The Latest: EU, Serbia to find new ways in Kosovo conflict
BELGRADE, Serbia (AP) — The Latest on Serbia-Kosovo tensions (all times local):
The office of Serbia’s president says he and European Union’s foreign policy chief have agreed to find “new ways” to solve problems between Serbia and Kosovo peacefully.
The urgent meeting between the EU’s Federica Mogherini and Serbian President Aleksandar Vucic was held as tensions between the Balkan foes escalated following the expulsion of a senor Serbian official from Kosovo on Monday.
Mogherini made no immediate comment after Tuesday’s talks that were aimed at defusing tensions after Kosovo police briefly detained and expelled from the country Serb official Marko Djuric, fueling fears of further instability in the Balkans.
The statement issued by the Serbian president’s office quoted Mogherini as saying “what happened yesterday must not be repeated.”
Mogherini reportedly said “the European Union expects peace to be preserved with wisdom and restraint.”
European Union’s foreign policy chief is meeting with Serbia’s president in a bid to defuse tensions fueled by a brief arrest in Kosovo of a senior Serbian government official.
Federica Mogherini made an urgent trip to Belgrade, the Serbian capital, to try to prevent a full-blown crisis from erupting. She had called earlier for restraint from both sides.
Mogherini’s meeting with Serbia’s president, Aleksandar Vucic, came hours after Serb representatives from Kosovo said they were walking out of the Kosovo government in response to the arrest of Serb official Marko Djuric.
Mogherini is overseeing EU-mediated talks between Serbia and Kosovo on normalizing ties following the 1998-99 war. Serbia doesn’t recognize Kosovo’s 2008 declaration of independence, but the two ex-foes must improve relations to advance EU membership bids.
The Organization for Security and Cooperation in Europe has condemned the violence against journalists during a Kosovo police operation to arrest and expel a senior Serbian government official.
The OSCE “expressed deep concern today for the safety of journalists reporting on the police intervention” in Mitrovica on Monday.
Five journalists were subjected to physical harm and media equipment was damaged. It added that the work of many journalists was obstructed and one photographer was attacked by a group of people.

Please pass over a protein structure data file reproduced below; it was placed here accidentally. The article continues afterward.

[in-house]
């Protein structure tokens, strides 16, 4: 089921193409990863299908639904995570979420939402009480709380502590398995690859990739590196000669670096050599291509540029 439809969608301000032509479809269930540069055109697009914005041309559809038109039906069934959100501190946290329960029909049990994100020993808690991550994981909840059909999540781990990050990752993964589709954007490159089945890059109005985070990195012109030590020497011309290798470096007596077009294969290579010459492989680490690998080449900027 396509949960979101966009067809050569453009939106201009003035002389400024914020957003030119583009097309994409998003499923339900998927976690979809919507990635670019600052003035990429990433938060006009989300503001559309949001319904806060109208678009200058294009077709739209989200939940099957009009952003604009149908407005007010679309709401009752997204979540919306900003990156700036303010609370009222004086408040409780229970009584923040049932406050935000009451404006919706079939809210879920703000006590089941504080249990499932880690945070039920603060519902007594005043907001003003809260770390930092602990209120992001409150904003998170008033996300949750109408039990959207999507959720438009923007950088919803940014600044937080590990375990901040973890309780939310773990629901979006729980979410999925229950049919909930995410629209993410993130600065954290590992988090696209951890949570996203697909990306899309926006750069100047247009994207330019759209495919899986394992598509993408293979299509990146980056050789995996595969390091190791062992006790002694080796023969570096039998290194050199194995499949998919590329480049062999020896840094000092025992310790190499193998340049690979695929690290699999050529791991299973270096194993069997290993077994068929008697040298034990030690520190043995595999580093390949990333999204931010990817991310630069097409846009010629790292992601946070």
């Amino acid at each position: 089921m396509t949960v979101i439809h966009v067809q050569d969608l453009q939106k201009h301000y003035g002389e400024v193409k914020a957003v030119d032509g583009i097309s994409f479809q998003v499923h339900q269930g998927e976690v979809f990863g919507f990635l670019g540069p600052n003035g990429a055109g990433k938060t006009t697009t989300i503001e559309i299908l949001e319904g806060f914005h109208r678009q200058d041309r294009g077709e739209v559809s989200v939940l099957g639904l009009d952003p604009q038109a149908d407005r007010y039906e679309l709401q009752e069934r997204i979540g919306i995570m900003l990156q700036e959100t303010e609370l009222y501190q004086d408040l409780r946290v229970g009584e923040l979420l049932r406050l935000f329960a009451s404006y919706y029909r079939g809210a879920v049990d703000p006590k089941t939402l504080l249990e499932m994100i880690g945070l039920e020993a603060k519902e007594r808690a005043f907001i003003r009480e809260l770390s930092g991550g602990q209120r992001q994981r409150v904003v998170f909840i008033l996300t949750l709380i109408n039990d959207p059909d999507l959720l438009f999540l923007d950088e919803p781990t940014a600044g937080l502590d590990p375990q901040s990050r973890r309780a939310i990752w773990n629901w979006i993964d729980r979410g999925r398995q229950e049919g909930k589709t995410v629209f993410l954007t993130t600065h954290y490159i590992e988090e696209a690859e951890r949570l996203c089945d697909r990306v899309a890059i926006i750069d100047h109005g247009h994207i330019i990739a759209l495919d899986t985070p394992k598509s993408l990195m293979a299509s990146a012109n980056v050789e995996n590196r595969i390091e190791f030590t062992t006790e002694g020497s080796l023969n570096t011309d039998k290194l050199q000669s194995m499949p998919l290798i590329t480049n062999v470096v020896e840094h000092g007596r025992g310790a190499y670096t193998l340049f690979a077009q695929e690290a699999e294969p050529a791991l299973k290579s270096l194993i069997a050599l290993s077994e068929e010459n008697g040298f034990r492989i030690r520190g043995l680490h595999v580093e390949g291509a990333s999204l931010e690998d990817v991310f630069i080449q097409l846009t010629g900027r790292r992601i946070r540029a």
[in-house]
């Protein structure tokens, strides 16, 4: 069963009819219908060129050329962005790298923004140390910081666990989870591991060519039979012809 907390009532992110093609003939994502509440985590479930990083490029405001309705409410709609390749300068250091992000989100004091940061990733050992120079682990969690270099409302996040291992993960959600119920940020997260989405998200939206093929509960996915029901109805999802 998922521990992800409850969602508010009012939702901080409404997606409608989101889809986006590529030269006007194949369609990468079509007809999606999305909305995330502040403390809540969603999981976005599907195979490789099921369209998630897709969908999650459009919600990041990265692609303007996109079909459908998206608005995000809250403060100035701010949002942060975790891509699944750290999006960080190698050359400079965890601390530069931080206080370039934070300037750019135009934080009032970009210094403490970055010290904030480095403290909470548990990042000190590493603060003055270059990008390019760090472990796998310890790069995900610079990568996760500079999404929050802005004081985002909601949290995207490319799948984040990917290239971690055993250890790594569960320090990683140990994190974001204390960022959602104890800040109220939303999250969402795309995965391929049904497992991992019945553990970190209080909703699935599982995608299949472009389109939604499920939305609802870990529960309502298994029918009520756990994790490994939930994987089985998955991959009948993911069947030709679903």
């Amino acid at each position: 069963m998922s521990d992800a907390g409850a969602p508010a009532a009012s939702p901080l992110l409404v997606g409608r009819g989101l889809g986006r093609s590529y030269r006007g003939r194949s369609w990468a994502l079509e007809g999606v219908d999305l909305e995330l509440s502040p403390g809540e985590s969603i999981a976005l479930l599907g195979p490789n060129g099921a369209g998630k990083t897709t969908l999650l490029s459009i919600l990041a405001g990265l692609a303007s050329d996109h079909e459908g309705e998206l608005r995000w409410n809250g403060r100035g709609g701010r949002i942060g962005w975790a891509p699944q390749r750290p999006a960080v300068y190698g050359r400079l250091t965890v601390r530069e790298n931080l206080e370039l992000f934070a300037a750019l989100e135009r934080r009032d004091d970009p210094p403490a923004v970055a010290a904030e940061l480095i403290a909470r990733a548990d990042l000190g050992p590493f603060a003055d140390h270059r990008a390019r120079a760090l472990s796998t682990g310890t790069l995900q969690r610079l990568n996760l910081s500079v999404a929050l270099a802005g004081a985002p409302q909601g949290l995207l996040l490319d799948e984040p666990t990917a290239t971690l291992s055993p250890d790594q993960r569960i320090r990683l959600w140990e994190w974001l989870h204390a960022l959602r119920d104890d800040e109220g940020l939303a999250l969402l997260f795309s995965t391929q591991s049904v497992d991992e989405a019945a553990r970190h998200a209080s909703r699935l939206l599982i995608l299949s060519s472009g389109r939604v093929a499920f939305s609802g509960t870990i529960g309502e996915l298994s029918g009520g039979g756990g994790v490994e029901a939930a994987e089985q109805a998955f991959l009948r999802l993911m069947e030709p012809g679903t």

Tensions between Kosovo and Serbia heightened Tuesday, with Russia wading into the dispute and the European Union trying to avert further friction.
Members of a Russian motorcycle club known for its allegiance to President Vladimir Putin say they are planning a tour linking Russia and Kosovo, a tense ex-Serbian province that declared independence in 2008.
The Night Wolves bikers spoke Tuesday at the end of a trip to Serbia and a Serb mini-state in Bosnia that they said was designed to promote common Slavic roots of Russian and Serbian nations.
The visit has coincided with a mounting Russian bid to maintain influence in the Balkans, particularly in Serbia, and a spike in tensions with Kosovo, whose statehood Belgrade doesn’t recognize.
The Night Wolves have been blacklisted by the West for supporting Putin’s policies in Ukraine.
Many Serbs consider Kosovo the nation’s cradle. Serbia has close ties with Moscow, though it formally seeks European Union membership.
Russia has waded into the bubbling conflict between Serbia and Kosovo with a strongly-worded statement directed at the West.
The Russian Foreign Ministry has accused the European Union and the U.S. of wanting “to crudely suppress” attempts by Kosovo Serbs to “safeguard their legitimate interests.”
The ministry statement, carried by Tass news agency, says “It is nakedly clear that the Kosovars (Kosovo Albanians) follow the advice of their U.S. and European patrons, who trample international law and act on the basis of arbitrariness.”
While Russia supports Serbia’s claims over its former province, the U.S. and most Western states have recognized Kosovo’s independence. Russia has been trying to expand its influence in the Balkans mainly through its traditional Slavic ally Serbia.
Kosovo Serbs have set up a road block in northern Kosovo, and their representatives walked out of the Kosovo government in response to the arrest and expulsion of a senior Serbian government official.
Politicians representing Kosovo’s Serb minority met Tuesday with Serbia’s President Aleksandar Vucic in Belgrade, saying they will no longer support the Kosovo government.
The developments came a day after Marko Djuric was briefly detained in the divided town of Mitrovica because he entered the country illegally. Kosovo police used tear gas and stun grenades to disperse Serb protesters in Mitrovica.
The incident has fueled friction between Serbia and its former province whose 2008 declaration of independence Belgrade does not recognize.
Serbs have parked trucks to block a key road linking northern Kosovo with the capital, Pristina.